Emojis at work: The good, the bad and ugly interpretations

The increasing use of emojis in the workplace communications is contributing to friendlier work environments, but there are also risks associated with substituting symbols for words, new research shows.

“People can interpret emojis in different ways and different groups often associate different meanings with different symbols, and this doesn’t always cross the generations,” said Miriam Meyerhoff, Linguistics professor at Victoria University Wellington.

“This can be a minefield in the workplace,” she said.

According to Meyerhoff, one example is the use of a wink face which could be either flirtatious or, for others, something friendly and light-hearted attached at the end of a work e-mail.

“The last thing we want is for people to feel uncomfortable or even harassed by a misunderstood emoji that was sent by a workmate in all innocence but received the wrong way,” Meyerhoff said.

A recent research conducted by 2degrees stated that half of those surveyed have used emojis in the wrong context at work, with 17 per cent getting into trouble for it.

The “Good Chat” Emoji Study, which surveyed more than 2,000 New Zealanders, showed that while for the most part of the workers’ intentions are good, they need to be aware of the generation gap at work as this could create awkward moments.

But, 2degrees said, while some may find the use of emojis at work awkward, the study showed the playful symbols are actually creating a friendlier atmosphere at the workplace.

According to the study, the use of emojis can change the way people view their colleagues and lead to better connections at work.

Nearly one in three, 29 per cent, said their perceptions of their workmates change if they use emojis. Majority, 59 per cent, of those surveyed warm to colleagues when they use emojis and think they are friendlier than expected.

“Language and communication norms are constantly changing and it’s clear that emojis have a part to play in this,” Meyerhoff said. “It’s interesting to see that young women are leading the way as the biggest users of emojis, which fits in with other studies that show they usually drive language change.”

When it comes to interacting with a worker’s peers, he or she is on fairly safe ground if he or she is using an emoji with a colleague aged between 16 and 24, with 94 per cent using them in everyday digital conversations.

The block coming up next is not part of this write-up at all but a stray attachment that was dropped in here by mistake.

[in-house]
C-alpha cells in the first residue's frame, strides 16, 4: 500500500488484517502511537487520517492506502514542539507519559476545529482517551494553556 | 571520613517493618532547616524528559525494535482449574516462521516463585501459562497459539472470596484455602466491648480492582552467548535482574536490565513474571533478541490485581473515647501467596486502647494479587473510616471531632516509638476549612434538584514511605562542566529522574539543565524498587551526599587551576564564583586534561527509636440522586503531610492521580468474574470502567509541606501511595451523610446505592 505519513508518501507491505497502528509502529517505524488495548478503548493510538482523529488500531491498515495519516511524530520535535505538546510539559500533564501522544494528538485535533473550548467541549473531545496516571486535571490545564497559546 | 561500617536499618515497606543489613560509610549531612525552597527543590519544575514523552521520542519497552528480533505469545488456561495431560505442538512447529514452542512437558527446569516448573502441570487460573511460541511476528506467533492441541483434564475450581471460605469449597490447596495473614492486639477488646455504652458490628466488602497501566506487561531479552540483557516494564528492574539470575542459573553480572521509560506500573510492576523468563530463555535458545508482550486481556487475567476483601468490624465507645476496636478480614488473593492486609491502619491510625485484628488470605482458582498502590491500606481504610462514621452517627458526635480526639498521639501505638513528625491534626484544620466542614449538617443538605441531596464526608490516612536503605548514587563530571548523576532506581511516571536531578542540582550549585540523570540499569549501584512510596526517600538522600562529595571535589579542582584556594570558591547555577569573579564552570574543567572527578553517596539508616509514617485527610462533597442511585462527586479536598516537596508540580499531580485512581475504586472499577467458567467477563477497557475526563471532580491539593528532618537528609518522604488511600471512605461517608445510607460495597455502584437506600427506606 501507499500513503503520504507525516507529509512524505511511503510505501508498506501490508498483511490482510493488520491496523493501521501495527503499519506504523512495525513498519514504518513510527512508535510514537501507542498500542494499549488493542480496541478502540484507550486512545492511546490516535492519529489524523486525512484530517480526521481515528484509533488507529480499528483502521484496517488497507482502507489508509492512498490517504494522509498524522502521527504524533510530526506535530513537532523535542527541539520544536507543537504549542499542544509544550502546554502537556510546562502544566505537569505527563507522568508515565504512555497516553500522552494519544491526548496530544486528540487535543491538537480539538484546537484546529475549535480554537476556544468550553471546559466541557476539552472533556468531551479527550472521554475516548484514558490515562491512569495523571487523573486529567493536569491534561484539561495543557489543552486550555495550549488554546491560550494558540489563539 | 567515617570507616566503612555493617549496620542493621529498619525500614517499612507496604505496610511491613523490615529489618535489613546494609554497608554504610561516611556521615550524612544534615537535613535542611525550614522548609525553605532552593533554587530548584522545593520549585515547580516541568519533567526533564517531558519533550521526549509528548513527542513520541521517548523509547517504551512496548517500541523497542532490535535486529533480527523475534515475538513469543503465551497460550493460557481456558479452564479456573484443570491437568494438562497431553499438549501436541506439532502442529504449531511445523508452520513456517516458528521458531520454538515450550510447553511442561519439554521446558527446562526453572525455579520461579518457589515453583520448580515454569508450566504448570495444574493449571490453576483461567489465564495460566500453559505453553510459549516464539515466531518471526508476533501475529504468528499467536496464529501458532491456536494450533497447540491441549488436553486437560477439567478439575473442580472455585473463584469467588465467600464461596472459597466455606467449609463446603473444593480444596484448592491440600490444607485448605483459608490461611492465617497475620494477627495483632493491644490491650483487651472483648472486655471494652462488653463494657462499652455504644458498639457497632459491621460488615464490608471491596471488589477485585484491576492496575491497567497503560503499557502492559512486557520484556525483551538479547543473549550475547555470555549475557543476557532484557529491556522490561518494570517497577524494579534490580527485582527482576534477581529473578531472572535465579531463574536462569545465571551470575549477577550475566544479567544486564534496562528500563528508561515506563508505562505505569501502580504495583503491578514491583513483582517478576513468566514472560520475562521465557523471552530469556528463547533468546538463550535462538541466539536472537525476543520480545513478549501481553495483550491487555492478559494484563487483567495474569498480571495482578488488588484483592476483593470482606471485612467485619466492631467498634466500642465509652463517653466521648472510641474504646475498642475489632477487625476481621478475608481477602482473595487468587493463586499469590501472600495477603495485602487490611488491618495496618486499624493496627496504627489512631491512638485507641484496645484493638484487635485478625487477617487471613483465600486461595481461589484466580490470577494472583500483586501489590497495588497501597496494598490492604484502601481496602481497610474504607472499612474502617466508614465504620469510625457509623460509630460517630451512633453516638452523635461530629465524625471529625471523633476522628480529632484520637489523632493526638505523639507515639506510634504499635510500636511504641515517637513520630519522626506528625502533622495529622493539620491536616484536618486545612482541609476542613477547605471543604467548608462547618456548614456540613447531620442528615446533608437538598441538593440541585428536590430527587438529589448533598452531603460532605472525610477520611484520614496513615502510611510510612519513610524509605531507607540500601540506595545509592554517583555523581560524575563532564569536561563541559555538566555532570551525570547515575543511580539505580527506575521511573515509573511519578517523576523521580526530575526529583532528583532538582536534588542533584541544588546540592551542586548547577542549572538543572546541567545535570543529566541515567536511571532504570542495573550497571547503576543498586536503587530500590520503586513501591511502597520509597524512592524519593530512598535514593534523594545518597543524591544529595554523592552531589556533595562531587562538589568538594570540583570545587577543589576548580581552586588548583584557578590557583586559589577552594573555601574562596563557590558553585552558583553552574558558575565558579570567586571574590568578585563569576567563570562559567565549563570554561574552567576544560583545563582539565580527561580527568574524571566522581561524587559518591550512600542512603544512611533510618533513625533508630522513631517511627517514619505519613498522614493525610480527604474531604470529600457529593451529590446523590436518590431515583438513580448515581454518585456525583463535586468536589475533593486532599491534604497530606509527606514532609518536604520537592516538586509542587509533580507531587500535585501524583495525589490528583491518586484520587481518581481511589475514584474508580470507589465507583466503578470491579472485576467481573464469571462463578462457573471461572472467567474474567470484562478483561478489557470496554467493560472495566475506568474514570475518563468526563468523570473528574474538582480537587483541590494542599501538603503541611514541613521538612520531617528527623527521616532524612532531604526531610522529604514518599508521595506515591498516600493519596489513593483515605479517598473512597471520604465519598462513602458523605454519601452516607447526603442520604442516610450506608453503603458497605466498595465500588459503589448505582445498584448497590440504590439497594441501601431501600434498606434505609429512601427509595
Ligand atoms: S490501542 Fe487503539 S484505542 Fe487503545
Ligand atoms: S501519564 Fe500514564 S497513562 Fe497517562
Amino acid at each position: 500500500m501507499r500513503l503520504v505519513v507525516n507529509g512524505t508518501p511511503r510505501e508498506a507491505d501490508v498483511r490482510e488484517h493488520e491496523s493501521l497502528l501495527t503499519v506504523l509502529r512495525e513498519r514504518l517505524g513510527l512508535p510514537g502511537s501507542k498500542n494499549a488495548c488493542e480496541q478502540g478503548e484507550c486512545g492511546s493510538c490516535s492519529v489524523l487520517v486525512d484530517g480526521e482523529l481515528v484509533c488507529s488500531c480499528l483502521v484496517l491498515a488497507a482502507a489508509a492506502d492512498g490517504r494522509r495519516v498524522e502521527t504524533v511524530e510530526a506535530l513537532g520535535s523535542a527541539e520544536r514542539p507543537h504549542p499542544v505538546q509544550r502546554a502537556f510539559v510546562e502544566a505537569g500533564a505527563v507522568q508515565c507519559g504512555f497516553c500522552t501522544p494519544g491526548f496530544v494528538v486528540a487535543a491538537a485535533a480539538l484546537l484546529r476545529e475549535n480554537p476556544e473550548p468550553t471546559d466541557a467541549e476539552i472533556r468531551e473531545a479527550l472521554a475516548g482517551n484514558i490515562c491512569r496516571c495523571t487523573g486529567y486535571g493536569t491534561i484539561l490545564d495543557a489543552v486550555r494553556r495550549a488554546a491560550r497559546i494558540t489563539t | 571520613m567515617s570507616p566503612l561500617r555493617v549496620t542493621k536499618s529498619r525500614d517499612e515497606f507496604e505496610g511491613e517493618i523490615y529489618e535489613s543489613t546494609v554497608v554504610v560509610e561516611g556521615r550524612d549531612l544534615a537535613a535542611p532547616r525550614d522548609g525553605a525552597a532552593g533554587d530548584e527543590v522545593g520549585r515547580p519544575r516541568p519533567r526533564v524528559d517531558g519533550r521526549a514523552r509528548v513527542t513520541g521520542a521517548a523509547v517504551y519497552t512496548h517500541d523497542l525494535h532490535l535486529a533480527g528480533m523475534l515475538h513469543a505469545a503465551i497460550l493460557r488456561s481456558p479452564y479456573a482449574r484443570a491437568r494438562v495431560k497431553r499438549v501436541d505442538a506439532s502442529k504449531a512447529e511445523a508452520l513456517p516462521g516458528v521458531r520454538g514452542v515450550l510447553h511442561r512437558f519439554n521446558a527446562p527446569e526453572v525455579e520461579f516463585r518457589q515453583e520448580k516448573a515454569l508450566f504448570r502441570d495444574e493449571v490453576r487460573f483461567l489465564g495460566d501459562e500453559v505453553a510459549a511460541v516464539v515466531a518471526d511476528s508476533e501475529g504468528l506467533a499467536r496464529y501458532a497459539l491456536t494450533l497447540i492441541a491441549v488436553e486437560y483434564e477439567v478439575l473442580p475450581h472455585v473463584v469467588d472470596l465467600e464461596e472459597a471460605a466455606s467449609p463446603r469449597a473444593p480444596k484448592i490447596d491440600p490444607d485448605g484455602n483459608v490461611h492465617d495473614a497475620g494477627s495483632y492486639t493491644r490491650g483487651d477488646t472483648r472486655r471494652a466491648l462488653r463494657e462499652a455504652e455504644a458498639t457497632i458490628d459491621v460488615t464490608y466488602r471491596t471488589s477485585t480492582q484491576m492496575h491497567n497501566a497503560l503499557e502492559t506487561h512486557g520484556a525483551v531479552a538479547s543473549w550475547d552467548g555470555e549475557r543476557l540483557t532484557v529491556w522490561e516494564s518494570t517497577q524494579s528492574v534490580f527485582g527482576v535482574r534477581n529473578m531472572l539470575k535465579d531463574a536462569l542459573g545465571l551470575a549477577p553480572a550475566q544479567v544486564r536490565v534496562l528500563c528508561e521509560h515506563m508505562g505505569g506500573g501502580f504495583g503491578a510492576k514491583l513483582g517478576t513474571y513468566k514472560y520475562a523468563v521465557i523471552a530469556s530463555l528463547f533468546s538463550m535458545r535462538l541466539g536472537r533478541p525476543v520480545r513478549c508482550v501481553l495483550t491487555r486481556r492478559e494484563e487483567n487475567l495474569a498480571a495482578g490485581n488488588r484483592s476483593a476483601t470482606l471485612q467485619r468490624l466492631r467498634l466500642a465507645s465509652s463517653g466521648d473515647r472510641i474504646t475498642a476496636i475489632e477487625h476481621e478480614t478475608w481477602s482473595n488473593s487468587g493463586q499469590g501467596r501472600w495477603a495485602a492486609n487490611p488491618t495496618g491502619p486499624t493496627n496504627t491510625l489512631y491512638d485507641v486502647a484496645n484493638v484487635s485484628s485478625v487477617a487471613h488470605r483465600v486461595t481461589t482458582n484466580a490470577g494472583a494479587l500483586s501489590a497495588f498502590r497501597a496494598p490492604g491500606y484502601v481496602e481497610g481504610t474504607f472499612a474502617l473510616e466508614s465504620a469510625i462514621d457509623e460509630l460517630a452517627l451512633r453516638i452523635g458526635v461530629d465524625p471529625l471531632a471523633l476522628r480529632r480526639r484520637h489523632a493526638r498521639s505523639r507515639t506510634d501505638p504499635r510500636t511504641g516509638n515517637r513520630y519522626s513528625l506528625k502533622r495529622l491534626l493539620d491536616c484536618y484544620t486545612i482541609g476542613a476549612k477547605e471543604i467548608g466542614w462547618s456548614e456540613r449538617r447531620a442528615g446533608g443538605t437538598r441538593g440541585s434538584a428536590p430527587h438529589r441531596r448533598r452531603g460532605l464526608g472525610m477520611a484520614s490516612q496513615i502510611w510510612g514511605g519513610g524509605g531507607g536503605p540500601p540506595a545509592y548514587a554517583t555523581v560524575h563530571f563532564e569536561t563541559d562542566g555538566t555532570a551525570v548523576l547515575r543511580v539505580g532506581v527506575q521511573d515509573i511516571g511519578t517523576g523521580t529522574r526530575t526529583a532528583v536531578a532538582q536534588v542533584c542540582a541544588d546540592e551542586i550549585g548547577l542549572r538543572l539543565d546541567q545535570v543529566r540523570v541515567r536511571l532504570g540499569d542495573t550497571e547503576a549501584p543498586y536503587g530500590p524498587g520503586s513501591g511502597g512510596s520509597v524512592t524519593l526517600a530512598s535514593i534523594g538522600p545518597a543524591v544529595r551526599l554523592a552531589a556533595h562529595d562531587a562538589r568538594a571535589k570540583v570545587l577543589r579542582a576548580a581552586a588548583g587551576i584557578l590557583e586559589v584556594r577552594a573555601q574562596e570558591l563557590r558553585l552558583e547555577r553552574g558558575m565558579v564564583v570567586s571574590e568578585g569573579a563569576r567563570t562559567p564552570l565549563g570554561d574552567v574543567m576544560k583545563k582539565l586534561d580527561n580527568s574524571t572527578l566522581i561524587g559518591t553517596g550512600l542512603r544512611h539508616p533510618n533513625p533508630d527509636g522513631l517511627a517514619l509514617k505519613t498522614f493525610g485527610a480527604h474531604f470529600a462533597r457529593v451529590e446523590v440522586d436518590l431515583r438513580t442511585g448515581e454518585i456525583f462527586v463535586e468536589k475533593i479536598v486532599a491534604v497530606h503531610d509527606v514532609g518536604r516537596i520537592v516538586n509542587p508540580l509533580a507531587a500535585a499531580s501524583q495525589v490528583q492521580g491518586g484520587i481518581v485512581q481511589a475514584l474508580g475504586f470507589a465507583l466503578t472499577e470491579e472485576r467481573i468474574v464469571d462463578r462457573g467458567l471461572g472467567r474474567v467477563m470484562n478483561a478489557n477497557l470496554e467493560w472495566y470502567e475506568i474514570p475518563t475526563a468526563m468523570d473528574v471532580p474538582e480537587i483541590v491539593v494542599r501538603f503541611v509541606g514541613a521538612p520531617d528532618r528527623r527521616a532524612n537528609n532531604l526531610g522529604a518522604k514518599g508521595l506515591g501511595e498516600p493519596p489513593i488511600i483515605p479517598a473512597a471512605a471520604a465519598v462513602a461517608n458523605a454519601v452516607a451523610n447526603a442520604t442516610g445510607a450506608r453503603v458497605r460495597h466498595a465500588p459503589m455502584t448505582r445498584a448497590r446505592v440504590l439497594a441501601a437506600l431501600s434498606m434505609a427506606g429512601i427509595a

For most people, of all ages, it depends how well they know their colleague before they hit send, but 40 per cent will e-mail or text one of the colourful images if they think a workmate could use a smile.

However, the study showed, it pays to think twice before sending a thumbs up to an older colleague as 42 per cent of those aged 55+ think it is unprofessional to use emojis at work.


The older crowd also think the boss is off-limits, with one in two people over the age of 45 saying it is inappropriate to send one to the person in charge.

But that’s not putting off the people at the top: 41 per cent of workers have received emojis from their boss or manager. This can pay dividends when it comes to building a strong culture, with one in four people feeling less intimidated by those in senior roles who send them a smiley face.

Scott Taylor, chief consumer officer 2degrees, believes there’s plenty of food for thought in the survey findings, including for some bosses who may be missing a trick on relating better to their staff.

“Relationships are built on good communication and the growth of technology is giving us new ways of talking, including through emojis. It’s not surprising that younger people, who have been brought up with a mobile phone in their hand, are comfortable using emojis, but the rest of us aren’t far behind with 70 per cent of Kiwis using them,” Taylor said.

“The key, as with all good conversation, is to know what is appropriate when it comes to the emojis you choose and who you send them to.”

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